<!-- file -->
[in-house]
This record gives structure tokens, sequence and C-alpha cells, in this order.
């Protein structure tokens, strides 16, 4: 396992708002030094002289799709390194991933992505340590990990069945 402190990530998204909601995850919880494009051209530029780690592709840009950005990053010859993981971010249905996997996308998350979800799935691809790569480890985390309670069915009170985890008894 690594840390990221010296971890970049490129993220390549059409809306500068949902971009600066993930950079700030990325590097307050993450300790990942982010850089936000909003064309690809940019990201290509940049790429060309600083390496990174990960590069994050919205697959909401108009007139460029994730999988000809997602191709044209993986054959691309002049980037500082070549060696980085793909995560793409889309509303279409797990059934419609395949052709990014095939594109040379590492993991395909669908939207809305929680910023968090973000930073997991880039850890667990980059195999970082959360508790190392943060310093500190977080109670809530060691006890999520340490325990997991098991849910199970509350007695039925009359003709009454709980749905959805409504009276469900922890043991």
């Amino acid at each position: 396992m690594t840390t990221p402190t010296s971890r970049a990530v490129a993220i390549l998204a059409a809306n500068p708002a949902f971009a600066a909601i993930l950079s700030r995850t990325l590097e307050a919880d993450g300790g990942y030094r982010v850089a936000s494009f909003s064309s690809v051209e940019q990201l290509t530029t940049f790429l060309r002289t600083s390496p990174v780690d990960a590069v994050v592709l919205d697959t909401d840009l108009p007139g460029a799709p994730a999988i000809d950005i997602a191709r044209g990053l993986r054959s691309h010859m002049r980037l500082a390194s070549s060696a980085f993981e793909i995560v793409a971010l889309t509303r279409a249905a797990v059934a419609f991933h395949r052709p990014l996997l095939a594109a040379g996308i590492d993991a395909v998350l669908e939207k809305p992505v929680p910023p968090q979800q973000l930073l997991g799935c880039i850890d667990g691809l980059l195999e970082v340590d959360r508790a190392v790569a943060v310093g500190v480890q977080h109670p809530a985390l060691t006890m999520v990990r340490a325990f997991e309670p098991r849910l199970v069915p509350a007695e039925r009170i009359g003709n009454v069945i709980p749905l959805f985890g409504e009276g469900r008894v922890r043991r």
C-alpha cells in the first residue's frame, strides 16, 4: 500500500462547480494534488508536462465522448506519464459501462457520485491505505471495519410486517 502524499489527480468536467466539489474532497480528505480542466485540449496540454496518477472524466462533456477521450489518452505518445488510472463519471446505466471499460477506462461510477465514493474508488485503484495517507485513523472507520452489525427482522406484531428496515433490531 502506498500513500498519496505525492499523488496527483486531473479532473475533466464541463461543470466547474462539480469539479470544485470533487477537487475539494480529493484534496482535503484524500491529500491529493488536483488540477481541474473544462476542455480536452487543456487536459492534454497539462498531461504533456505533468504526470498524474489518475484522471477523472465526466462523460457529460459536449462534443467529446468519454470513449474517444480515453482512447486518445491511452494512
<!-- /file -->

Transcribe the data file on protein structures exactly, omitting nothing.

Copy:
[in-house]
This record gives structure tokens, sequence and C-alpha cells, in this order.
């Protein structure tokens, strides 16, 4: 396992708002030094002289799709390194991933992505340590990990069945 402190990530998204909601995850919880494009051209530029780690592709840009950005990053010859993981971010249905996997996308998350979800799935691809790569480890985390309670069915009170985890008894 690594840390990221010296971890970049490129993220390549059409809306500068949902971009600066993930950079700030990325590097307050993450300790990942982010850089936000909003064309690809940019990201290509940049790429060309600083390496990174990960590069994050919205697959909401108009007139460029994730999988000809997602191709044209993986054959691309002049980037500082070549060696980085793909995560793409889309509303279409797990059934419609395949052709990014095939594109040379590492993991395909669908939207809305929680910023968090973000930073997991880039850890667990980059195999970082959360508790190392943060310093500190977080109670809530060691006890999520340490325990997991098991849910199970509350007695039925009359003709009454709980749905959805409504009276469900922890043991």
């Amino acid at each position: 396992m690594t840390t990221p402190t010296s971890r970049a990530v490129a993220i390549l998204a059409a809306n500068p708002a949902f971009a600066a909601i993930l950079s700030r995850t990325l590097e307050a919880d993450g300790g990942y030094r982010v850089a936000s494009f909003s064309s690809v051209e940019q990201l290509t530029t940049f790429l060309r002289t600083s390496p990174v780690d990960a590069v994050v592709l919205d697959t909401d840009l108009p007139g460029a799709p994730a999988i000809d950005i997602a191709r044209g990053l993986r054959s691309h010859m002049r980037l500082a390194s070549s060696a980085f993981e793909i995560v793409a971010l889309t509303r279409a249905a797990v059934a419609f991933h395949r052709p990014l996997l095939a594109a040379g996308i590492d993991a395909v998350l669908e939207k809305p992505v929680p910023p968090q979800q973000l930073l997991g799935c880039i850890d667990g691809l980059l195999e970082v340590d959360r508790a190392v790569a943060v310093g500190v480890q977080h109670p809530a985390l060691t006890m999520v990990r340490a325990f997991e309670p098991r849910l199970v069915p509350a007695e039925r009170i009359g003709n009454v069945i709980p749905l959805f985890g409504e009276g469900r008894v922890r043991r």
C-alpha cells in the first residue's frame, strides 16, 4: 500500500462547480494534488508536462465522448506519464459501462457520485491505505471495519410486517 502524499489527480468536467466539489474532497480528505480542466485540449496540454496518477472524466462533456477521450489518452505518445488510472463519471446505466471499460477506462461510477465514493474508488485503484495517507485513523472507520452489525427482522406484531428496515433490531 502506498500513500498519496505525492499523488496527483486531473479532473475533466464541463461543470466547474462539480469539479470544485470533487477537487475539494480529493484534496482535503484524500491529500491529493488536483488540477481541474473544462476542455480536452487543456487536459492534454497539462498531461504533456505533468504526470498524474489518475484522471477523472465526466462523460457529460459536449462534443467529446468519454470513449474517444480515453482512447486518445491511452494512